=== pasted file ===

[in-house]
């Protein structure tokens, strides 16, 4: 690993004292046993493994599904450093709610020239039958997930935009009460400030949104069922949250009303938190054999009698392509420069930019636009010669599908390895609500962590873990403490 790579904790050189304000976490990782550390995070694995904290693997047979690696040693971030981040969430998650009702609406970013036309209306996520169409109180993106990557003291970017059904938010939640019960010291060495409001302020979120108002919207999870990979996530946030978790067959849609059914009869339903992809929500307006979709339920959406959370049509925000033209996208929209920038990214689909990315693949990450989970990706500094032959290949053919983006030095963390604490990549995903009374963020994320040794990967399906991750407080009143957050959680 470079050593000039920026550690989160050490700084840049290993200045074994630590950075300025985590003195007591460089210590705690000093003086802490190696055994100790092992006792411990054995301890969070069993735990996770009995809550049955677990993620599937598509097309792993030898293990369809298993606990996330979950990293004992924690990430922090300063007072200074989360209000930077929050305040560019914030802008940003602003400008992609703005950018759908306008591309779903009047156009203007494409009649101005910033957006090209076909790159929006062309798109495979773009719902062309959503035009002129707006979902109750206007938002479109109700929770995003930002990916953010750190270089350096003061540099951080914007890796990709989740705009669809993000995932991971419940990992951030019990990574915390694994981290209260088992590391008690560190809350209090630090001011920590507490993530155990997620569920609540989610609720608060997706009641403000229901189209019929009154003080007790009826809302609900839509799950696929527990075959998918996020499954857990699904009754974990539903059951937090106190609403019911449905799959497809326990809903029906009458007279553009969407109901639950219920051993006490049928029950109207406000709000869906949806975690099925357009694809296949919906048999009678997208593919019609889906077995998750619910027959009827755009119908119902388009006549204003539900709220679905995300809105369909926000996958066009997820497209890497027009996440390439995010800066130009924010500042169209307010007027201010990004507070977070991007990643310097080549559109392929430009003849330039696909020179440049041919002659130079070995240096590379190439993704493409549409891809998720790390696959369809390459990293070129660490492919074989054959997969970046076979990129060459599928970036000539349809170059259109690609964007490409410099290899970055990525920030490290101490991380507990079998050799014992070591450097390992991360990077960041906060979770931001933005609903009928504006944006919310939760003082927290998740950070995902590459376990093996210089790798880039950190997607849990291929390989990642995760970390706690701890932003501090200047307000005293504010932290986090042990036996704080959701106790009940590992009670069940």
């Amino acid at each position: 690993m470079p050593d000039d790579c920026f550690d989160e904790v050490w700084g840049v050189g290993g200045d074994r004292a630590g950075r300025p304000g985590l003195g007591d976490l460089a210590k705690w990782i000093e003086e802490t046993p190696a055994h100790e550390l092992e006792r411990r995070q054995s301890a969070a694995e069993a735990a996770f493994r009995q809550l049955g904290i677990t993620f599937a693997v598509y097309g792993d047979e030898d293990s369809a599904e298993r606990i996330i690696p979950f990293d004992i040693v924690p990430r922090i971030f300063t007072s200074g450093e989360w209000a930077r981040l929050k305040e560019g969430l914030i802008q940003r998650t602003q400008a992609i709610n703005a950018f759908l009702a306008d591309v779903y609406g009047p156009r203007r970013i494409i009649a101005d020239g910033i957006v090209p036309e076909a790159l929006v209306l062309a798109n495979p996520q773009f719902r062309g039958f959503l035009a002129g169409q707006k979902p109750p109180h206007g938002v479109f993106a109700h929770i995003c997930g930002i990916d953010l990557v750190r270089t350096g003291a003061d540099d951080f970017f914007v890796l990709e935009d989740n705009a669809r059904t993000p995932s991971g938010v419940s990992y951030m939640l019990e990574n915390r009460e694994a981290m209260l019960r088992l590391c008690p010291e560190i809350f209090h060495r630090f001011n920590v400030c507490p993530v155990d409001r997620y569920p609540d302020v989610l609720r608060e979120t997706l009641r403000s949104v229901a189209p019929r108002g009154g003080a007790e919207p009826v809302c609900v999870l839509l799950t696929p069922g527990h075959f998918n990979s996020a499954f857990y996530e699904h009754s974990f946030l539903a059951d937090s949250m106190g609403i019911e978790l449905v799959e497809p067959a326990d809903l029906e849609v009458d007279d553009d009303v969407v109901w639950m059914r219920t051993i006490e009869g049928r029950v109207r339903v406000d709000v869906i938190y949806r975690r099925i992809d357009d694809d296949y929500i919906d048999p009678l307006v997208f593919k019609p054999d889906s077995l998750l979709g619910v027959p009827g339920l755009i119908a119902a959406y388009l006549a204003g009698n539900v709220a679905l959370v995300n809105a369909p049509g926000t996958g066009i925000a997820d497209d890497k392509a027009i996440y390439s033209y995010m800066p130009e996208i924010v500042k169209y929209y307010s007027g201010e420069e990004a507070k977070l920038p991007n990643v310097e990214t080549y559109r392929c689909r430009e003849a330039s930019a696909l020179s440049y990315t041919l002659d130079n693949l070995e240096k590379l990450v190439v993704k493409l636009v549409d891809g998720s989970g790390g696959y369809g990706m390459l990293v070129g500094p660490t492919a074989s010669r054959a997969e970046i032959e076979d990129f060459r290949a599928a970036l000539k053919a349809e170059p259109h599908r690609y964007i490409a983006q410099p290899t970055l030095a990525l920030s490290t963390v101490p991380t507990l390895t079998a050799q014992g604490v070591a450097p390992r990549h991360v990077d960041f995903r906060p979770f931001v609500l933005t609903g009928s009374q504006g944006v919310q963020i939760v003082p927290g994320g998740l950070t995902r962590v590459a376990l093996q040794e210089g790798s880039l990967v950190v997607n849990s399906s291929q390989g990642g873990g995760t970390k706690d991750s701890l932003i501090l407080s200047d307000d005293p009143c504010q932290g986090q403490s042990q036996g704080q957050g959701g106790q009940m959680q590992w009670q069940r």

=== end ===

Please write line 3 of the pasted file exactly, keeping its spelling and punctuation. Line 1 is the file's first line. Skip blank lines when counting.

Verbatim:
């Amino acid at each position: 690993m470079p050593d000039d790579c920026f550690d989160e904790v050490w700084g840049v050189g290993g200045d074994r004292a630590g950075r300025p304000g985590l003195g007591d976490l460089a210590k705690w990782i000093e003086e802490t046993p190696a055994h100790e550390l092992e006792r411990r995070q054995s301890a969070a694995e069993a735990a996770f493994r009995q809550l049955g904290i677990t993620f599937a693997v598509y097309g792993d047979e030898d293990s369809a599904e298993r606990i996330i690696p979950f990293d004992i040693v924690p990430r922090i971030f300063t007072s200074g450093e989360w209000a930077r981040l929050k305040e560019g969430l914030i802008q940003r998650t602003q400008a992609i709610n703005a950018f759908l009702a306008d591309v779903y609406g009047p156009r203007r970013i494409i009649a101005d020239g910033i957006v090209p036309e076909a790159l929006v209306l062309a798109n495979p996520q773009f719902r062309g039958f959503l035009a002129g169409q707006k979902p109750p109180h206007g938002v479109f993106a109700h929770i995003c997930g930002i990916d953010l990557v750190r270089t350096g003291a003061d540099d951080f970017f914007v890796l990709e935009d989740n705009a669809r059904t993000p995932s991971g938010v419940s990992y951030m939640l019990e990574n915390r009460e694994a981290m209260l019960r088992l590391c008690p010291e560190i809350f209090h060495r630090f001011n920590v400030c507490p993530v155990d409001r997620y569920p609540d302020v989610l609720r608060e979120t997706l009641r403000s949104v229901a189209p019929r108002g009154g003080a007790e919207p009826v809302c609900v999870l839509l799950t696929p069922g527990h075959f998918n990979s996020a499954f857990y996530e699904h009754s974990f946030l539903a059951d937090s949250m106190g609403i019911e978790l449905v799959e497809p067959a326990d809903l029906e849609v009458d007279d553009d009303v969407v109901w639950m059914r219920t051993i006490e009869g049928r029950v109207r339903v406000d709000v869906i938190y949806r975690r099925i992809d357009d694809d296949y929500i919906d048999p009678l307006v997208f593919k019609p054999d889906s077995l998750l979709g619910v027959p009827g339920l755009i119908a119902a959406y388009l006549a204003g009698n539900v709220a679905l959370v995300n809105a369909p049509g926000t996958g066009i925000a997820d497209d890497k392509a027009i996440y390439s033209y995010m800066p130009e996208i924010v500042k169209y929209y307010s007027g201010e420069e990004a507070k977070l920038p991007n990643v310097e990214t080549y559109r392929c689909r430009e003849a330039s930019a696909l020179s440049y990315t041919l002659d130079n693949l070995e240096k590379l990450v190439v993704k493409l636009v549409d891809g998720s989970g790390g696959y369809g990706m390459l990293v070129g500094p660490t492919a074989s010669r054959a997969e970046i032959e076979d990129f060459r290949a599928a970036l000539k053919a349809e170059p259109h599908r690609y964007i490409a983006q410099p290899t970055l030095a990525l920030s490290t963390v101490p991380t507990l390895t079998a050799q014992g604490v070591a450097p390992r990549h991360v990077d960041f995903r906060p979770f931001v609500l933005t609903g009928s009374q504006g944006v919310q963020i939760v003082p927290g994320g998740l950070t995902r962590v590459a376990l093996q040794e210089g790798s880039l990967v950190v997607n849990s399906s291929q390989g990642g873990g995760t970390k706690d991750s701890l932003i501090l407080s200047d307000d005293p009143c504010q932290g986090q403490s042990q036996g704080q957050g959701g106790q009940m959680q590992w009670q069940r």